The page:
To shore up assets in a rising market, funds resorted to high upfront commissions for distributors in the past financial year. The commissions paid for selling open-ended equity schemes went as high as 200 bps. Those for closed-end ones stood at 5 to 6 per cent, said experts.
The commission payout for distributors had dipped 22 per cent to Rs 36.6 billion in FY16 over the previous financial year, after the cap came into effect. However, in FY17, total payout rose 36 per cent to nearly Rs 49.9 bn. Those in FY18 are likely to be even higher. Sebi and Amfi have tried to make the sale of MF schemes more transparent in recent years. This was by mandating periodic commission disclosures and creating awareness about direct plans, which bypass distributors.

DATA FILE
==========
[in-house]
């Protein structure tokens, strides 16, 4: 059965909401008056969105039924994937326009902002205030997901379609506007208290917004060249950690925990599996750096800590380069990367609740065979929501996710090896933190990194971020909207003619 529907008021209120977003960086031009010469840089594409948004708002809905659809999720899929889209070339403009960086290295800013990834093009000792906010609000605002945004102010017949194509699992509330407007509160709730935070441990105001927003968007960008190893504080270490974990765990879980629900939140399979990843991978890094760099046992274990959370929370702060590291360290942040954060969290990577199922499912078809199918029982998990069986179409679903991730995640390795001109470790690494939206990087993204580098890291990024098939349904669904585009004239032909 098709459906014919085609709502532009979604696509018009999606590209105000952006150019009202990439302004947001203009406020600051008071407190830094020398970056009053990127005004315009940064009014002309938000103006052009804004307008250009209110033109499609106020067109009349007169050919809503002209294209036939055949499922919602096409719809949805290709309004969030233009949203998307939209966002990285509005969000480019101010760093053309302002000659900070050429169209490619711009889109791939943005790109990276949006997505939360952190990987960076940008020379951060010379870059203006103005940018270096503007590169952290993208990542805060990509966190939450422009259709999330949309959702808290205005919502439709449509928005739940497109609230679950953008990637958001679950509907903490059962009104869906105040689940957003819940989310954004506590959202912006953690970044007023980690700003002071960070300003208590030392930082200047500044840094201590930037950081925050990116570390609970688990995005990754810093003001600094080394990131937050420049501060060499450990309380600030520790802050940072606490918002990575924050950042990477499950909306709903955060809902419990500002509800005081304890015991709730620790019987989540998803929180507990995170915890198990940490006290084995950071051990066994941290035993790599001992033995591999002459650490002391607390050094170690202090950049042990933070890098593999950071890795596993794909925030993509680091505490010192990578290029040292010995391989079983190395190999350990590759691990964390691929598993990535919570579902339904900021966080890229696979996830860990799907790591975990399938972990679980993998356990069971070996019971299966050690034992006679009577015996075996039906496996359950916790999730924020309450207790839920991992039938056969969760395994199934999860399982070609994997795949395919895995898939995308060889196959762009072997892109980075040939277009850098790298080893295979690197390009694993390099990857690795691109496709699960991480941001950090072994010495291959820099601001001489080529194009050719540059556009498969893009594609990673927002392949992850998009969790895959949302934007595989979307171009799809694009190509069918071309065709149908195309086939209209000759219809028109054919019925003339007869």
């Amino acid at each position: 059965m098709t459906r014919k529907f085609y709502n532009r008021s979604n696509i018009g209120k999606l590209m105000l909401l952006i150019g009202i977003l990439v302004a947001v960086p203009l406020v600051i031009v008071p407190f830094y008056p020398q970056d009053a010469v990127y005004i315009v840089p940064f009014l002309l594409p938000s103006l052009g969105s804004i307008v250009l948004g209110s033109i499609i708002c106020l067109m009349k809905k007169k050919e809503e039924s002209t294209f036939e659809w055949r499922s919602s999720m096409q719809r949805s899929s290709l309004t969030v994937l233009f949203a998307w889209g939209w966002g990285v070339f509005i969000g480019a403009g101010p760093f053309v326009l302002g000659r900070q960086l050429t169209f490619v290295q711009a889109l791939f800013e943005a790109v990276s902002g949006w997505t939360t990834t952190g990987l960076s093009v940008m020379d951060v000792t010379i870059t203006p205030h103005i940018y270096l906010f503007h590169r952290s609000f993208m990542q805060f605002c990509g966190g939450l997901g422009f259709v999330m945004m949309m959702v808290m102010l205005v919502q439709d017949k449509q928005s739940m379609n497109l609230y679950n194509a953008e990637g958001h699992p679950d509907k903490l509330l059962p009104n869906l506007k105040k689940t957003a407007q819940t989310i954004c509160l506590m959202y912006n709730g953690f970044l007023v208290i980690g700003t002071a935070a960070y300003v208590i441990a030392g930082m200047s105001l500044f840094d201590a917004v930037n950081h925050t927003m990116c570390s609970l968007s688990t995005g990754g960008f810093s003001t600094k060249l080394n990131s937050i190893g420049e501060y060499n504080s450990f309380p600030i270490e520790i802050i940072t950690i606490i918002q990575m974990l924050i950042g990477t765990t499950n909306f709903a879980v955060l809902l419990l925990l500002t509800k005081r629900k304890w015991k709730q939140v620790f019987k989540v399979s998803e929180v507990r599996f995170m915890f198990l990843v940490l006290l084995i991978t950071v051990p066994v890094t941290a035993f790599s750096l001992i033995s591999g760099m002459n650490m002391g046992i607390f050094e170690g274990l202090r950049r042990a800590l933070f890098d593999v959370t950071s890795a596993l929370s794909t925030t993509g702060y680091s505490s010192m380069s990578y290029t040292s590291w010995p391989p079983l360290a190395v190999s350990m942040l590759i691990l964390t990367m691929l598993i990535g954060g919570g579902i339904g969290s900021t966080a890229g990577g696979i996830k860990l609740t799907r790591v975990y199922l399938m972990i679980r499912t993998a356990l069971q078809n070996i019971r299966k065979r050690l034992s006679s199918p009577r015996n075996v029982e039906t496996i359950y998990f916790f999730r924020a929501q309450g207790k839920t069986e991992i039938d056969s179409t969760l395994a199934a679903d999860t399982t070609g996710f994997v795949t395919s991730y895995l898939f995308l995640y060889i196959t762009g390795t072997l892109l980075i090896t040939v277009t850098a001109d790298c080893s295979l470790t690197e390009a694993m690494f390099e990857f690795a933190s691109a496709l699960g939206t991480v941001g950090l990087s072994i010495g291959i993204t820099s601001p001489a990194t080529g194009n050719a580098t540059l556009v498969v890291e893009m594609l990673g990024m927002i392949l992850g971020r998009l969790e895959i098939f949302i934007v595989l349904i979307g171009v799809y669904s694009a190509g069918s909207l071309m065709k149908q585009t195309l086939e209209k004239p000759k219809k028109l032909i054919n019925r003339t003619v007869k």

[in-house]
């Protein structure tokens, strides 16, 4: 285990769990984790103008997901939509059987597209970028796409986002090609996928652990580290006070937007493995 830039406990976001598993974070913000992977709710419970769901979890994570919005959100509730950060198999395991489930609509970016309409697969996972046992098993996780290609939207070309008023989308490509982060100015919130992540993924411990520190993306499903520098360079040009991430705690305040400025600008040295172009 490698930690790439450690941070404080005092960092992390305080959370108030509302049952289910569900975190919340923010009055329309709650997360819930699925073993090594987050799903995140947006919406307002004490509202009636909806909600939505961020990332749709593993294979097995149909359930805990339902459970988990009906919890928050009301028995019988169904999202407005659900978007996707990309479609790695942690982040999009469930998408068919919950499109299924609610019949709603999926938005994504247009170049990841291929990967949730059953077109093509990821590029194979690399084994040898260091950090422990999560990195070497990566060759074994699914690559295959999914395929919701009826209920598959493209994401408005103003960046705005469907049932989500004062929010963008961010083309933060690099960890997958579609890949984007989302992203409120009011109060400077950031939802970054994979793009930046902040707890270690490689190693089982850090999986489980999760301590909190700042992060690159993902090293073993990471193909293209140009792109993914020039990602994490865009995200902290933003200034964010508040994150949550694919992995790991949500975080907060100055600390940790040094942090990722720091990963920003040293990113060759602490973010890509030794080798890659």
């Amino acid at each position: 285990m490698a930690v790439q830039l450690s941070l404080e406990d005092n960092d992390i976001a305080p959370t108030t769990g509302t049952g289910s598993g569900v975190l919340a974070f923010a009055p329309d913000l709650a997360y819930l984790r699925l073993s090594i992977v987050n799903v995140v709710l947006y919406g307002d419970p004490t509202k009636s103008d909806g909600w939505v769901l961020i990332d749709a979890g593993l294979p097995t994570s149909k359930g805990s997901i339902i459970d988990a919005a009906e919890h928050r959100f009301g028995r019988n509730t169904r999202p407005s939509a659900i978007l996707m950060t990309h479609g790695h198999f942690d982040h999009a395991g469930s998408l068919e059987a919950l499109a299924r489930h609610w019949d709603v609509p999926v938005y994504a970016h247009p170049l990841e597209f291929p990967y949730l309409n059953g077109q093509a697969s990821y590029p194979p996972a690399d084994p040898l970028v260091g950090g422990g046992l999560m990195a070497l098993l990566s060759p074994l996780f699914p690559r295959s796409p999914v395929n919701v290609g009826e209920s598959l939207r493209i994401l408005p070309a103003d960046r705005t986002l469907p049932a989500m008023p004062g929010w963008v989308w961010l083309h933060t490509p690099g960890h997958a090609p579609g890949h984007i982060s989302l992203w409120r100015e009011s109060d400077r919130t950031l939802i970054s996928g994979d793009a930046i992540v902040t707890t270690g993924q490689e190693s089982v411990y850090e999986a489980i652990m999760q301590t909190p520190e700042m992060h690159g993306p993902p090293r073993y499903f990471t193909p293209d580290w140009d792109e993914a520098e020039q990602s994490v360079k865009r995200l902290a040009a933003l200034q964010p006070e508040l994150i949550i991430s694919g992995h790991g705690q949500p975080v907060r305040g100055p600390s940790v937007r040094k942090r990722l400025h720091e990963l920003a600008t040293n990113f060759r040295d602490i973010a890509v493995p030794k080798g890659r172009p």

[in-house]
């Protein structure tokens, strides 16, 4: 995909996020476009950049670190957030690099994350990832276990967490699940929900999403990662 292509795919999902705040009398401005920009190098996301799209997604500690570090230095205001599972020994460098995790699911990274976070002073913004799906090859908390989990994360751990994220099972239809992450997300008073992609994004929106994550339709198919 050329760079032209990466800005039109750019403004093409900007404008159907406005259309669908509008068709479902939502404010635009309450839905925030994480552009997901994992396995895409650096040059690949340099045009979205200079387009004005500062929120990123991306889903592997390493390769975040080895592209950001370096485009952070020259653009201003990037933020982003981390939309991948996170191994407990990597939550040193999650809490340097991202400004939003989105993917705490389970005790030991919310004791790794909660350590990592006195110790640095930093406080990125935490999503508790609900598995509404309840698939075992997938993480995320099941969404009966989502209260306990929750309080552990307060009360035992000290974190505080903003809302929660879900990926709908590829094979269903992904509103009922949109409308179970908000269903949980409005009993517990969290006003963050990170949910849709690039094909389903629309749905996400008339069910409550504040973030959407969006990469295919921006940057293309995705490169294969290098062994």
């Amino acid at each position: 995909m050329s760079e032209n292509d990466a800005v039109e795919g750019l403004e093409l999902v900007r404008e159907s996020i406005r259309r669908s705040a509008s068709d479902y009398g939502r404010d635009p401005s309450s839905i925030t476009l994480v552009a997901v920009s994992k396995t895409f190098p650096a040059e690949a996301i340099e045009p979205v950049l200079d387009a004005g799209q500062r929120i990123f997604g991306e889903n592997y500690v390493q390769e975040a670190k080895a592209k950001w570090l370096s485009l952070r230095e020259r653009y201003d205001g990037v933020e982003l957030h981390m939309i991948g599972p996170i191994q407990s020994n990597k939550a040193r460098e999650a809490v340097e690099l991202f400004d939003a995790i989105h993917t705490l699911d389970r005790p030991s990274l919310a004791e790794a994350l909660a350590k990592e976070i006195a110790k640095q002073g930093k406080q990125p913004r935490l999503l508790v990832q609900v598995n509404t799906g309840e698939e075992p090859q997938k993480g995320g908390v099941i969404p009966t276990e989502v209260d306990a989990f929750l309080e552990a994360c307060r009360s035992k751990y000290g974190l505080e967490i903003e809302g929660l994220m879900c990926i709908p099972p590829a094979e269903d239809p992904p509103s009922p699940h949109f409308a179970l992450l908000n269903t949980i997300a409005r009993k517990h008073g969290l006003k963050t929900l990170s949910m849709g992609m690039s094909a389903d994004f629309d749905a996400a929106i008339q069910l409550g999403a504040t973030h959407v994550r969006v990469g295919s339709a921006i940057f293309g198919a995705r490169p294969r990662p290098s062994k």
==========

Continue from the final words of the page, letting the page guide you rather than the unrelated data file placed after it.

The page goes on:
From October 2016, fund houses have to disclose the amount of commission paid to distributors in absolute terms, in the common account statement that goes to investors every six months. Direct plans were introduced in 2013 and now form nearly 40 per cent of sectoral assets.
High upfront commissions have been particularly instrumental in driving up sales of closed-end schemes. After two years of lull, launch of these funds had gained in the past financial year. In FY18, such schemes collectively mopped Rs 503 billion, an 80 per cent increase over FY17, shows data from MF tracker Value Research.
The Amfi guidelines also ask intermediaries to refrain from recommending inappropriate products solelyof a higher commission. Intermediaries are also asked to avoid churning of portfolios or splitting of applications to earn higher commissions.
MFs garnered a record high in assets over FY18, with monthly Systematic Investment Plans of Rs 50-60 billion. The total of assets was a little over Rs 23 trillion as of April, of which equity assets totalled about Rs 7 trillion.